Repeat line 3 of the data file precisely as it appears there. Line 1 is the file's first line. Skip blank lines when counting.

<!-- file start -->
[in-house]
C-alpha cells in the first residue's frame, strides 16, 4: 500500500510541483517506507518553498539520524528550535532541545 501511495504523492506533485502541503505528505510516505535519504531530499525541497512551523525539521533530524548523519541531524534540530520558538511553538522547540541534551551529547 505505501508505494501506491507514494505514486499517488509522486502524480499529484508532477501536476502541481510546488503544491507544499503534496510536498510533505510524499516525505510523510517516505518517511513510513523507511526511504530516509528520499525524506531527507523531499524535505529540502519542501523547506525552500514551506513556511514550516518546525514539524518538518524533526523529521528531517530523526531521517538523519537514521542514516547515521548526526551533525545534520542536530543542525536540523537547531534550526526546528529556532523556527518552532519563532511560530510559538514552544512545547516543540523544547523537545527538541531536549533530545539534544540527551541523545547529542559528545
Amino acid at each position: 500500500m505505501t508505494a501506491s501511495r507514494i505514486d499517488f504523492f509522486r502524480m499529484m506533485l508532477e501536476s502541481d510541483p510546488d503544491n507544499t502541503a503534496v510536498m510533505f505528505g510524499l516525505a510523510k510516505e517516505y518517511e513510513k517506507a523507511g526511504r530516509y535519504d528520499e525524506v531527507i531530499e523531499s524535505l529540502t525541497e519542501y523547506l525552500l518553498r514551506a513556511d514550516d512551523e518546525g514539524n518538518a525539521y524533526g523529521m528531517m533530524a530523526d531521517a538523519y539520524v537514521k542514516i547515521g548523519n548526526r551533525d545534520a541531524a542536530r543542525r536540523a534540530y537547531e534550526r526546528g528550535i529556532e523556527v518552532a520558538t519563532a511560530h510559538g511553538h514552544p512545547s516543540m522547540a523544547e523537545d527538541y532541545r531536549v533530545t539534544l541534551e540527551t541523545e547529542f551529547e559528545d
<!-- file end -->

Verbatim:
Amino acid at each position: 500500500m505505501t508505494a501506491s501511495r507514494i505514486d499517488f504523492f509522486r502524480m499529484m506533485l508532477e501536476s502541481d510541483p510546488d503544491n507544499t502541503a503534496v510536498m510533505f505528505g510524499l516525505a510523510k510516505e517516505y518517511e513510513k517506507a523507511g526511504r530516509y535519504d528520499e525524506v531527507i531530499e523531499s524535505l529540502t525541497e519542501y523547506l525552500l518553498r514551506a513556511d514550516d512551523e518546525g514539524n518538518a525539521y524533526g523529521m528531517m533530524a530523526d531521517a538523519y539520524v537514521k542514516i547515521g548523519n548526526r551533525d545534520a541531524a542536530r543542525r536540523a534540530y537547531e534550526r526546528g528550535i529556532e523556527v518552532a520558538t519563532a511560530h510559538g511553538h514552544p512545547s516543540m522547540a523544547e523537545d527538541y532541545r531536549v533530545t539534544l541534551e540527551t541523545e547529542f551529547e559528545d